The Senate early last month overwhelmingly passed a $35 billion VA reform bill using emergency funding “as a cost of war,” according to Sanders. The Senate bill closely followed the House’s unanimous passage of a similar measure to address wait times and accountability -- but offsetting the cost. Lawmakers’ pledged to have a bill ready for Obama’s pen by the July 4 recess, but the bipartisan committee charged with hammering out the differences between the two chambers’ legislation quickly became jammed over the question of how it should be paid for.

Sanders reported a breakthrough in negotiations Monday night, with senators agreeing to include some budget cuts to offset the final bill. He said he expects to “end up with” final funding substantially less than what the Senate voted for. At the hearing Tuesday, Sen. Jerry Moran, R-Kan. -- the first senator to call for Shinseki’s resignation -- went so far as to suggest that senators not adjourn for the August recess before reaching a conclusion on the legislation.

Despite the progress, Majority Leader Sen. Harry Reid, D-Nev., expressed cynicism that the VA bill will pass.

“When we’re being asked to spend a few dollars to take care of these people who have come back in need, as our veterans, it looks to me they’re going to come back to nothing,” Reid said on the Senate floor Monday. “Why? Because they have to spend some money on these people who they were glad to spend the money to take them to war.”

"It is time to get it done now," Vice President Joe Biden said in a speech Monday at the Veterans of Foreign Wars national convention in St. Louis. "Stop fooling around.”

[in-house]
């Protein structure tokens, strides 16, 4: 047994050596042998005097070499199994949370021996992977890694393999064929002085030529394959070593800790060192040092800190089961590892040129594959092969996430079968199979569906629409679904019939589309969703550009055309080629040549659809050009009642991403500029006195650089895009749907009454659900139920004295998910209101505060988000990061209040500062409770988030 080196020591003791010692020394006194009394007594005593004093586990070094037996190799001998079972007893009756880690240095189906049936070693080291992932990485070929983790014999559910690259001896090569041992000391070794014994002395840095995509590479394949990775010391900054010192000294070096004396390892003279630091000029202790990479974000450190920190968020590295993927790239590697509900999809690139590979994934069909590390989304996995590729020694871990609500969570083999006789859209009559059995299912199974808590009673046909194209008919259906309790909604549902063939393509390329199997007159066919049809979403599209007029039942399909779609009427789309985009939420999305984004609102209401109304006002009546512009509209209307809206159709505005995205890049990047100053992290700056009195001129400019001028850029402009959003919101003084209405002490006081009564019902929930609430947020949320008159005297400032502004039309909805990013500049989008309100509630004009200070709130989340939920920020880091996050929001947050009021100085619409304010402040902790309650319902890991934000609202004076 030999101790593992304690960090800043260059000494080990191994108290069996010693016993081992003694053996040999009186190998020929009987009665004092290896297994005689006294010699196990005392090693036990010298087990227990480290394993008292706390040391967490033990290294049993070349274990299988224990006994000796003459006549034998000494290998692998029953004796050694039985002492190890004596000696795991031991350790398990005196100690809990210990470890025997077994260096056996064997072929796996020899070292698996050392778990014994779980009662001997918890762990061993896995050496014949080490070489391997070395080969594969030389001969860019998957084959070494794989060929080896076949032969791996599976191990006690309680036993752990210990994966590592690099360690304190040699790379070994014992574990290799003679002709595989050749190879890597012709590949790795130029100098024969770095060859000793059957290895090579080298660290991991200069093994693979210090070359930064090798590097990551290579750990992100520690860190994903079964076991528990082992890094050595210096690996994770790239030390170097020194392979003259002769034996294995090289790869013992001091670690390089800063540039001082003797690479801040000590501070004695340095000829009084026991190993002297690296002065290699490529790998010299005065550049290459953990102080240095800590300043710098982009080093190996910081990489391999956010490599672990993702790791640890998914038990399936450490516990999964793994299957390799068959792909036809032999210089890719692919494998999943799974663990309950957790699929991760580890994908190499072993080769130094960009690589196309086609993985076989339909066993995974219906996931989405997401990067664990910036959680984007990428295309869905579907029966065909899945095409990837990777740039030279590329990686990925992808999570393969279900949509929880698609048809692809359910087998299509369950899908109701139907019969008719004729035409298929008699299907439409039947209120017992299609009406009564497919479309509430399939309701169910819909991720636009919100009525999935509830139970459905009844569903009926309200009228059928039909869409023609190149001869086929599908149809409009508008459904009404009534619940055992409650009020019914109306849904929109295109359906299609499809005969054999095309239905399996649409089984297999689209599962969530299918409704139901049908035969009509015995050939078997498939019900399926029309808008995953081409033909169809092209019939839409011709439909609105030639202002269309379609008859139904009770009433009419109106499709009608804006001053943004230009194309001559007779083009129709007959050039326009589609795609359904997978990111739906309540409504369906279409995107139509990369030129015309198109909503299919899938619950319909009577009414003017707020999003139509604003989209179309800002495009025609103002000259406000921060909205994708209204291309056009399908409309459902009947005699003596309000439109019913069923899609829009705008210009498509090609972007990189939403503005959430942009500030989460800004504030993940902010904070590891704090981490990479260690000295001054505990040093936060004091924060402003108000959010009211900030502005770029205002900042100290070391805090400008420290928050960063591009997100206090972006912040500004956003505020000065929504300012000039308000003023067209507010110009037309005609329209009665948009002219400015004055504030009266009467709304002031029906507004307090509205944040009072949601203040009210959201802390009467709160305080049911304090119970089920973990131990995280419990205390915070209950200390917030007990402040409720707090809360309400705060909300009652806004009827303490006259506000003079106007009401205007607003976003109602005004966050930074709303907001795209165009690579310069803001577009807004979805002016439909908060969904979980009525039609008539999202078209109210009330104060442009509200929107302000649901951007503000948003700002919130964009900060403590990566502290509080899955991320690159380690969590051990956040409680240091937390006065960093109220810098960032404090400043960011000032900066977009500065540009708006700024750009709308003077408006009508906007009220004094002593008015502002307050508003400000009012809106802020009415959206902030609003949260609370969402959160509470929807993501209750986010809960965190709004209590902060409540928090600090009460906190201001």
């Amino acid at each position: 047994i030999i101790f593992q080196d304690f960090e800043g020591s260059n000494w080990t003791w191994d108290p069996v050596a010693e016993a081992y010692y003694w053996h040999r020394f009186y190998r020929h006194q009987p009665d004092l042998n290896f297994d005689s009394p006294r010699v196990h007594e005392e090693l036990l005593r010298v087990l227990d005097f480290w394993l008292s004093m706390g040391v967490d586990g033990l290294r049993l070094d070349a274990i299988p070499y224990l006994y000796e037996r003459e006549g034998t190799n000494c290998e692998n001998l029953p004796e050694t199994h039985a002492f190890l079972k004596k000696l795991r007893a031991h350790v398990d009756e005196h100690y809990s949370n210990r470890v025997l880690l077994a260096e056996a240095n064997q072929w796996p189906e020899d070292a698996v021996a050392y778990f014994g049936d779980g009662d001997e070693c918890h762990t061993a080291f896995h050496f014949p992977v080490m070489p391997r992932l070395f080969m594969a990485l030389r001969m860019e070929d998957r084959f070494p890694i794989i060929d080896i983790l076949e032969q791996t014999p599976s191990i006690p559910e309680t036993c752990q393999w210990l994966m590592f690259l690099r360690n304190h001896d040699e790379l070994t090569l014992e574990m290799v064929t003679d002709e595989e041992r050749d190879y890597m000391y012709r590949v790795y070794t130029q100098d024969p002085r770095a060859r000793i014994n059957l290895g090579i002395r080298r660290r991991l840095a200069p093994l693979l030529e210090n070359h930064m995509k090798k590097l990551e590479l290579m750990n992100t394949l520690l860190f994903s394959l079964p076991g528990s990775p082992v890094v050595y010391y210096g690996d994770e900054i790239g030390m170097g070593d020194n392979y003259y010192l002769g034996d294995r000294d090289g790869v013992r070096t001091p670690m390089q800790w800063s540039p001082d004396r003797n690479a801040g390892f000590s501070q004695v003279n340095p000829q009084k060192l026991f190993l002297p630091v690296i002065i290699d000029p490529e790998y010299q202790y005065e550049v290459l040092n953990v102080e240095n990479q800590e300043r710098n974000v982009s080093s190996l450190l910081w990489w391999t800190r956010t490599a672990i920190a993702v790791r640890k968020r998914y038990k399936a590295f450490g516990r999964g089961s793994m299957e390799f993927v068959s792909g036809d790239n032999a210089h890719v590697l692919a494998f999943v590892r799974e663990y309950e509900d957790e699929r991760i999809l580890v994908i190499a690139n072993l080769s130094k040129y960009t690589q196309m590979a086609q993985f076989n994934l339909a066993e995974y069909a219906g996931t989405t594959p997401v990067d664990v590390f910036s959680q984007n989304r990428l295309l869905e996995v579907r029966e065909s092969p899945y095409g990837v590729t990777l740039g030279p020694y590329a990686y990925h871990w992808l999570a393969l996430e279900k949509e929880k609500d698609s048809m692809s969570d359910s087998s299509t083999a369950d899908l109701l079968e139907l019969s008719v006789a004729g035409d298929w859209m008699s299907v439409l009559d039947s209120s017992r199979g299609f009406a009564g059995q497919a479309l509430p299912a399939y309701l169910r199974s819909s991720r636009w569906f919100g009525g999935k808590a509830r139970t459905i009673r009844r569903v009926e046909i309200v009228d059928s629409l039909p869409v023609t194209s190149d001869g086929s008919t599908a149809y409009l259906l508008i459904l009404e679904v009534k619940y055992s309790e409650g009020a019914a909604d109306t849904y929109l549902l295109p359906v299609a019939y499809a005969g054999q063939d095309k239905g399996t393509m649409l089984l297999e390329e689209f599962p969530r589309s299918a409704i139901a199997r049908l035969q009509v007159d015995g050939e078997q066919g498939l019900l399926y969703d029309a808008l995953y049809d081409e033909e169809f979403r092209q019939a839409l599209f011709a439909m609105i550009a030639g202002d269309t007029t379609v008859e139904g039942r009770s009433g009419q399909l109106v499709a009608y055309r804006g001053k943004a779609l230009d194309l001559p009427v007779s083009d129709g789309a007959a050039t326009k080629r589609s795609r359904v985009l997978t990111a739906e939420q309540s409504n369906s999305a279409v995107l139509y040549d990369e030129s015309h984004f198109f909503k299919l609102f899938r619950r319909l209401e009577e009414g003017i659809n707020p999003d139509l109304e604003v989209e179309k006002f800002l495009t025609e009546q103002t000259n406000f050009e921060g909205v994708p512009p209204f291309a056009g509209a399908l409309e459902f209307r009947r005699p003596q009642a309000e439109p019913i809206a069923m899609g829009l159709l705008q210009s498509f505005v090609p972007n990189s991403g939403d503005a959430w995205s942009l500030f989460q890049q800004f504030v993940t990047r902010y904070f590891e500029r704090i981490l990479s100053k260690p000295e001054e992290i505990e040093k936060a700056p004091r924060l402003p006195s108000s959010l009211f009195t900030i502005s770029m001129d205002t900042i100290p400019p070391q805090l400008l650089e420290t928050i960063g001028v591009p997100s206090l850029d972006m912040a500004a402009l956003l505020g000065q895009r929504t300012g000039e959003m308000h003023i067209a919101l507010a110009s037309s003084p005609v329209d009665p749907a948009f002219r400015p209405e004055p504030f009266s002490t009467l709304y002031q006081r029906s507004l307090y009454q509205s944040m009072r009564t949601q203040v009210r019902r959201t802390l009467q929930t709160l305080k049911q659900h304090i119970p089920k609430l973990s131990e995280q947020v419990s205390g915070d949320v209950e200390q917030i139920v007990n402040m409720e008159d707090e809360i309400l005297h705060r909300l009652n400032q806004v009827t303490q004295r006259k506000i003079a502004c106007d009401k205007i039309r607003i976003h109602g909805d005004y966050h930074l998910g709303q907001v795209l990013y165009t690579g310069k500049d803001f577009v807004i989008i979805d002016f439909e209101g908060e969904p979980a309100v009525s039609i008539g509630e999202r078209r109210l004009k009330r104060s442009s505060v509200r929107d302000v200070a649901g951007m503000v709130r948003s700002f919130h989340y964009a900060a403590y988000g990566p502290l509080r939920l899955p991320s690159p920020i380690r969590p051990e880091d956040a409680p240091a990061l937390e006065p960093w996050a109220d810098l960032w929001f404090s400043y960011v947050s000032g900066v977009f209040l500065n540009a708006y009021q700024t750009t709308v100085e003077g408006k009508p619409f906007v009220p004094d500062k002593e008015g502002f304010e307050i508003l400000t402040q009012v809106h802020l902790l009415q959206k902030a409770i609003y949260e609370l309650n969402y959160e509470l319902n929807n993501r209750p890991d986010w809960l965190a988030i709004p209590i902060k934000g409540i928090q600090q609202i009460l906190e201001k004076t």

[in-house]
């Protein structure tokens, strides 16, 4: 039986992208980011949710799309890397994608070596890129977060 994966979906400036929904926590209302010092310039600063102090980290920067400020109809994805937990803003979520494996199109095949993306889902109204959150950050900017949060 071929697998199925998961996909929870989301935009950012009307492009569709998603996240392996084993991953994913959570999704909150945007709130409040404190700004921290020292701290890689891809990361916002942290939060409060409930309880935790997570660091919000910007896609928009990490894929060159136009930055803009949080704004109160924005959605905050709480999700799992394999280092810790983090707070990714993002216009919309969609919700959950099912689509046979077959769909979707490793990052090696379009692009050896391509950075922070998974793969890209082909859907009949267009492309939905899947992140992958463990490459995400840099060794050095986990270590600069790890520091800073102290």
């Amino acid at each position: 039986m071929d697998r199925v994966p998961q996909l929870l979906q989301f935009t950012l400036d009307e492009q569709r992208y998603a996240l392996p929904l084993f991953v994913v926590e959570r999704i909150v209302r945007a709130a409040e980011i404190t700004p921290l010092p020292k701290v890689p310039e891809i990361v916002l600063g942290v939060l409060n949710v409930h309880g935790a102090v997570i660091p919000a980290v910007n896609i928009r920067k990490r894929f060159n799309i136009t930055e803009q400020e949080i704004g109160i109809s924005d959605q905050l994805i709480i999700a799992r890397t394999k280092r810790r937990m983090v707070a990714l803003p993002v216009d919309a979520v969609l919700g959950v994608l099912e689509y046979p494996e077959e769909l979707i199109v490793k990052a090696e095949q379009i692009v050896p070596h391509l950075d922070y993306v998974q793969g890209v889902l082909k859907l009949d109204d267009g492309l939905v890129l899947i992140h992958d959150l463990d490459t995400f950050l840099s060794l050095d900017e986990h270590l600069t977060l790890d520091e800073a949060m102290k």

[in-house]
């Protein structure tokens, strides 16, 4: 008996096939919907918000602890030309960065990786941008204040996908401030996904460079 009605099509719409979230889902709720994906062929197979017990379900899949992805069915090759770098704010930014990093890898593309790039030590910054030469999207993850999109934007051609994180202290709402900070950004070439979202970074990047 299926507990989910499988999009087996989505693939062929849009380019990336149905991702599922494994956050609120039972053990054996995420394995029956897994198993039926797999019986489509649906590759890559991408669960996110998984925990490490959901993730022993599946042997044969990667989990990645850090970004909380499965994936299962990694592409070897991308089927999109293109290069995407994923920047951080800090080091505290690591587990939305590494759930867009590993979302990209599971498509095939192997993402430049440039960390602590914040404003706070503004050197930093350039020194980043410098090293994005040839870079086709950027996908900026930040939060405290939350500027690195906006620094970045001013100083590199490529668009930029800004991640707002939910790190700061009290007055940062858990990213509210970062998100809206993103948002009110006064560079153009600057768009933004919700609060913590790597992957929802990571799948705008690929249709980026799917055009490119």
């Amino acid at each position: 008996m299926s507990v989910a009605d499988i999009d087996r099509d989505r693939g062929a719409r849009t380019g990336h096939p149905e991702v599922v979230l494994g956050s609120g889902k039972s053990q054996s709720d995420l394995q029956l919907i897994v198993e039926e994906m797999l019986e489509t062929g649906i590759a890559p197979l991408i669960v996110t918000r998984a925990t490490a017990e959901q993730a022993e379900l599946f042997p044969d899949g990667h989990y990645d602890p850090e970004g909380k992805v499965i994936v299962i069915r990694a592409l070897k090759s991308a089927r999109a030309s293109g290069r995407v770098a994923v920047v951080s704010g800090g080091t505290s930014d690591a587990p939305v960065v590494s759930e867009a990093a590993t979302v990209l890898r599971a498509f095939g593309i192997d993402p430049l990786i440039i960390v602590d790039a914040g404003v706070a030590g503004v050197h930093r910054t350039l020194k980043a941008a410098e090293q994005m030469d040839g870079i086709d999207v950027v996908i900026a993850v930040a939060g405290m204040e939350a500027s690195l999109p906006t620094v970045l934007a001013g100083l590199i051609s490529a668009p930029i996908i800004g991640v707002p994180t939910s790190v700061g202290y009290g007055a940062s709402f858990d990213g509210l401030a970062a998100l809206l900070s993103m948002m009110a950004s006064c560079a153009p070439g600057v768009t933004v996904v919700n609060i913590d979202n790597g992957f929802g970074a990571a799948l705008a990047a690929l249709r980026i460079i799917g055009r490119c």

“Congress has a job to do," he added. "We urge them to quickly confirm Bob McDonald and finish the work on the veterans legislation currently in conference.”

Acting VA Secretary Sloan Gibson -- who just last week told Congress the embattled agency would need some $17 billion more over the next three years to meet demand and cut down on wait times -- followed the vice president at the Veterans of Foreign Wars conference on Tuesday and said McDonald is the man for the job.

“Bob and I have been friends for 40 years, beginning with our time together as cadets at West Point,” Gibson said. “He brings strong leadership and exceptional management skills to this role, and he has one of the strongest moral compasses I’ve ever seen, always has had. This combination of executive skills and values are ideal for VA at this critical time,” he said, adding, “I hope for a speedy confirmation.”

While expressing unanimous support for McDonald, committee members questioned him on potential solutions to the long list of problems plaguing the VA, such as wait times; manipulating data; inconsistent care, particularly on mental health; bureaucracy; perverse incentives and retaliation against whistleblowers.

McDonald laid out his broad plan for “immediate actions” if confirmed, including asking employees to bring forward any concerns, getting out in the field, restructuring employees’ performance metrics and reorganizing the department.

“The VA is in crisis. The veterans are in need. There is much to do,” McDonald said. “But I can think of no higher calling.” 

The Senate Veterans' Affairs Committee voted 14-0 on Wednesday to confirm McDonald as VA secretary.